CAIRO (AP) – The Central Bank of Egypt raised interest rates on Thursday as the country continues to battle double-digit inflation amid a sharp currency devaluation.
In a statement, the bank’s monetary policy committee announced that the most basic lending rate, the overnight deposit rate, was increased from 13.25 per cent to 16.25 per cent.
Egypt’s economy has been hit hard by the coronavirus pandemic, years of government austerity measures, and fallout fromf the war in Ukraine. Egypt is the world’s largest wheat importer, and most of its imports come from Russia and Ukraine.
Earlier this month, the International Monetary Fund (IMF) approved a USD3 billion support package for Egypt after a series of reforms by the country’s central bank began in March, including a currency devaluation that has seen the Egyptian pound lose 36 per cent of its value to the dollar since then.
The agreement allows for an additional USD14 billion in possible financing for the Middle Eastern country.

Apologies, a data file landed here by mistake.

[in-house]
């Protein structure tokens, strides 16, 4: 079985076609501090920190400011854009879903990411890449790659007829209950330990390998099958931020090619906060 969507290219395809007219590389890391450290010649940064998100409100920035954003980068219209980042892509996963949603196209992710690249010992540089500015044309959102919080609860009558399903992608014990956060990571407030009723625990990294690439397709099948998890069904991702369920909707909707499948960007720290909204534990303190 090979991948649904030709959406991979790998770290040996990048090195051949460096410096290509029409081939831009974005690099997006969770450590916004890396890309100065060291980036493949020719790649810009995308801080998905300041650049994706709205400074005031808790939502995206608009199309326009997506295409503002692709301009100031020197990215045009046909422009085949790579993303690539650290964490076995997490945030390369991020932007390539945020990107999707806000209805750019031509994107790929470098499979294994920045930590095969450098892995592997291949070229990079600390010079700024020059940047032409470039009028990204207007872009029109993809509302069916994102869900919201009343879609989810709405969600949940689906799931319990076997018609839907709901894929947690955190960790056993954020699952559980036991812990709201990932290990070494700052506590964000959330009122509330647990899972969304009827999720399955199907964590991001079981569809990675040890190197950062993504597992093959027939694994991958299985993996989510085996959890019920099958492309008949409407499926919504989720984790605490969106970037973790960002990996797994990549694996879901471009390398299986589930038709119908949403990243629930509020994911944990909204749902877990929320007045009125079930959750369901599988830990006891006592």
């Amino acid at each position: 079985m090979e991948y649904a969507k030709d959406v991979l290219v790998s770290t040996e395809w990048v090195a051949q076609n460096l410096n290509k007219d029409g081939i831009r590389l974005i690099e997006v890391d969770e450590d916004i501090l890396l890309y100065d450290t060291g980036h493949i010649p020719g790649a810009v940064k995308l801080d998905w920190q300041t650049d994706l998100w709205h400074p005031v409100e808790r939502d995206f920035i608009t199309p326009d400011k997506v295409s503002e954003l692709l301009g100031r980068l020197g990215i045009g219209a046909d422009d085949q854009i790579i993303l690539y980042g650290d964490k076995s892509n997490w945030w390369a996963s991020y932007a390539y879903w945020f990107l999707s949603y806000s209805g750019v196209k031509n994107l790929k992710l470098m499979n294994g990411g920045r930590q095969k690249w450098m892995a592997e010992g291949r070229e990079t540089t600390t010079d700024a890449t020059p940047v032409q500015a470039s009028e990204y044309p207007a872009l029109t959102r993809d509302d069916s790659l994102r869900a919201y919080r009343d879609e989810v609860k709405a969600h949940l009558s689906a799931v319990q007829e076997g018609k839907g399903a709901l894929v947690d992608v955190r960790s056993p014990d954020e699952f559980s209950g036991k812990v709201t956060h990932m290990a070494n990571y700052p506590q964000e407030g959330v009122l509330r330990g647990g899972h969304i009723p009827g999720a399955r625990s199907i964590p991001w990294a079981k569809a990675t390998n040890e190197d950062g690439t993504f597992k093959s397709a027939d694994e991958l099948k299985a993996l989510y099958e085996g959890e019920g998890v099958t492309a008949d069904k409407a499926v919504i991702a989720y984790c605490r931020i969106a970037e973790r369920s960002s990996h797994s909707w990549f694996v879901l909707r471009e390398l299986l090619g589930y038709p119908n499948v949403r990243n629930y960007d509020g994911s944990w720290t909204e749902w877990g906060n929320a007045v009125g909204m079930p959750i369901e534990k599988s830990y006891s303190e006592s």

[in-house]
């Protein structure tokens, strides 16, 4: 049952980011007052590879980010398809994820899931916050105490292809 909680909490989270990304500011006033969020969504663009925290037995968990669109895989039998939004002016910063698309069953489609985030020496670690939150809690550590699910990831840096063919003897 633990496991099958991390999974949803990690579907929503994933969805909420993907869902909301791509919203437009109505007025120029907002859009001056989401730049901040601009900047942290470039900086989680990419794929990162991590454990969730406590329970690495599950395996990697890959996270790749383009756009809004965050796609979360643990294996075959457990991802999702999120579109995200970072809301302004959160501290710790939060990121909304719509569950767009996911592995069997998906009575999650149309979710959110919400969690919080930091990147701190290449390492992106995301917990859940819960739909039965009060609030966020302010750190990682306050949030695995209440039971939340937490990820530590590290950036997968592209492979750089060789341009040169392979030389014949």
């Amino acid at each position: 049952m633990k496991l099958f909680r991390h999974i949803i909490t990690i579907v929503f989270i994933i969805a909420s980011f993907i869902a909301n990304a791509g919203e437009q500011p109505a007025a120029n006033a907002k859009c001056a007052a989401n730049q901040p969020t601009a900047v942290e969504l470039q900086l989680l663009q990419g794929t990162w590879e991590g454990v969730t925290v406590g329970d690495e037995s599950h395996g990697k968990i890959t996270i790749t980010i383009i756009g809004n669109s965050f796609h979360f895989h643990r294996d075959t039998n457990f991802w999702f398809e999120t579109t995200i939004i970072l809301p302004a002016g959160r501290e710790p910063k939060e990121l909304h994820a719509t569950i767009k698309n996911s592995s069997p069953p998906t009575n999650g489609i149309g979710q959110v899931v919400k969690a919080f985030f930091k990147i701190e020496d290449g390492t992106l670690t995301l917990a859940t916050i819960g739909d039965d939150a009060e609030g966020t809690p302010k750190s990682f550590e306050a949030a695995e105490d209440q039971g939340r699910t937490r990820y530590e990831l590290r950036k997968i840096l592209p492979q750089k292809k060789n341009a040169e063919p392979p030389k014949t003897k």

For months, Egypt has been battling climbing inflation, with the annual rate rising above 18 per cent in November.
The bank said Thursday’s rate increase was designed “to contain inflationary pressures and to steer annual headline inflation rates towards its upcoming targeted levels”.
The increase was higher than expected by some observers.
“While the CBE (Central Bank of Egypt) was widely expected to hike rates, the scale of the move came as a surprise,” chief emerging markets economist at Capital Economics William Jackson wrote in an analysis published by the company.
Most Egyptians depend on the government to keep basic goods affordable through state subsidies and other similar programmes, most dating back decades. Just less than a third of Egypt’s 104 million people live in poverty, according to government figures.
As part of its agreement with the IMF, Egypt has said it is increasing its social programmes to help some of the country’s poorest and vulnerable.